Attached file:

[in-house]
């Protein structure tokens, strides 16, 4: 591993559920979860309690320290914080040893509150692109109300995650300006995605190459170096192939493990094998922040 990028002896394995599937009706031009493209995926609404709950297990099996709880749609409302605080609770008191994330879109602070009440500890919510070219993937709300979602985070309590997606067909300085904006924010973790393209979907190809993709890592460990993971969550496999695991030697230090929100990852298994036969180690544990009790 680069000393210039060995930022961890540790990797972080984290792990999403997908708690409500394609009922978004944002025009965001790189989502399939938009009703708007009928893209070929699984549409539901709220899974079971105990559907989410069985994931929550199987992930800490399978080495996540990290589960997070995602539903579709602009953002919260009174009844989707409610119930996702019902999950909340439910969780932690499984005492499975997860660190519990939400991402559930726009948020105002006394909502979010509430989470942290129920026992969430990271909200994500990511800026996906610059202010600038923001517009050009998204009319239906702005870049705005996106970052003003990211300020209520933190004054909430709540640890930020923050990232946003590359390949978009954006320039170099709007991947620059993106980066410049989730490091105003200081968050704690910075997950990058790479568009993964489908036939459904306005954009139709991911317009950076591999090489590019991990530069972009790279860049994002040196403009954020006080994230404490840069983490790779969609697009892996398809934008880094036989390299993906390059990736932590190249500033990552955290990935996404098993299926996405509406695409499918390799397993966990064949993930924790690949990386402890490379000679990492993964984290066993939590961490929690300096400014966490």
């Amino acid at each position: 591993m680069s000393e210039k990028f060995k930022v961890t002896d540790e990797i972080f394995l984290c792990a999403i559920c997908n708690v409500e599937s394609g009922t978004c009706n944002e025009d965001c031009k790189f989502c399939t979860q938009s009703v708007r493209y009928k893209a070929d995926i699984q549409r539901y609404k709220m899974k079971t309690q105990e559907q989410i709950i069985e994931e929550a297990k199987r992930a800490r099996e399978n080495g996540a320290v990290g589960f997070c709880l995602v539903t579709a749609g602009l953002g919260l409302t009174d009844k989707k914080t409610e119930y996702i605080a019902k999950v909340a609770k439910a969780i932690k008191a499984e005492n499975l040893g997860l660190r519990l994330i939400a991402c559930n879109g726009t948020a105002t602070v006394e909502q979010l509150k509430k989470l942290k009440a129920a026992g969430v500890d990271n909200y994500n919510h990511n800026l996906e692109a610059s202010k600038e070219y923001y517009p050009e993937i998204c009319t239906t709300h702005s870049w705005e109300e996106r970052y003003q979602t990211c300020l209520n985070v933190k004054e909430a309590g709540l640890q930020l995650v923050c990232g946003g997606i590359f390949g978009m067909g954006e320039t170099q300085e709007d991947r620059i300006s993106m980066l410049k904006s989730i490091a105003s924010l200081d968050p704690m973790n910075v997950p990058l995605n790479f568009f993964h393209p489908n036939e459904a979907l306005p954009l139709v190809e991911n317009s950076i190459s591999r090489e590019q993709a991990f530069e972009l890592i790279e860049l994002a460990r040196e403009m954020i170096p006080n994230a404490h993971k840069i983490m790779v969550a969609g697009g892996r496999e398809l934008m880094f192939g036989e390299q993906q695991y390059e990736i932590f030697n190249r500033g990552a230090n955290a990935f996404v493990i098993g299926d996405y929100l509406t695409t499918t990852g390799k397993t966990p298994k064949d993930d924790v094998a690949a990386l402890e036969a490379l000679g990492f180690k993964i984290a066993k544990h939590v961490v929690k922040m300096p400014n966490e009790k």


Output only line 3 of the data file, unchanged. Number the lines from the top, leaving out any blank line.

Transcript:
């Amino acid at each position: 591993m680069s000393e210039k990028f060995k930022v961890t002896d540790e990797i972080f394995l984290c792990a999403i559920c997908n708690v409500e599937s394609g009922t978004c009706n944002e025009d965001c031009k790189f989502c399939t979860q938009s009703v708007r493209y009928k893209a070929d995926i699984q549409r539901y609404k709220m899974k079971t309690q105990e559907q989410i709950i069985e994931e929550a297990k199987r992930a800490r099996e399978n080495g996540a320290v990290g589960f997070c709880l995602v539903t579709a749609g602009l953002g919260l409302t009174d009844k989707k914080t409610e119930y996702i605080a019902k999950v909340a609770k439910a969780i932690k008191a499984e005492n499975l040893g997860l660190r519990l994330i939400a991402c559930n879109g726009t948020a105002t602070v006394e909502q979010l509150k509430k989470l942290k009440a129920a026992g969430v500890d990271n909200y994500n919510h990511n800026l996906e692109a610059s202010k600038e070219y923001y517009p050009e993937i998204c009319t239906t709300h702005s870049w705005e109300e996106r970052y003003q979602t990211c300020l209520n985070v933190k004054e909430a309590g709540l640890q930020l995650v923050c990232g946003g997606i590359f390949g978009m067909g954006e320039t170099q300085e709007d991947r620059i300006s993106m980066l410049k904006s989730i490091a105003s924010l200081d968050p704690m973790n910075v997950p990058l995605n790479f568009f993964h393209p489908n036939e459904a979907l306005p954009l139709v190809e991911n317009s950076i190459s591999r090489e590019q993709a991990f530069e972009l890592i790279e860049l994002a460990r040196e403009m954020i170096p006080n994230a404490h993971k840069i983490m790779v969550a969609g697009g892996r496999e398809l934008m880094f192939g036989e390299q993906q695991y390059e990736i932590f030697n190249r500033g990552a230090n955290a990935f996404v493990i098993g299926d996405y929100l509406t695409t499918t990852g390799k397993t966990p298994k064949d993930d924790v094998a690949a990386l402890e036969a490379l000679g990492f180690k993964i984290a066993k544990h939590v961490v929690k922040m300096p400014n966490e009790k």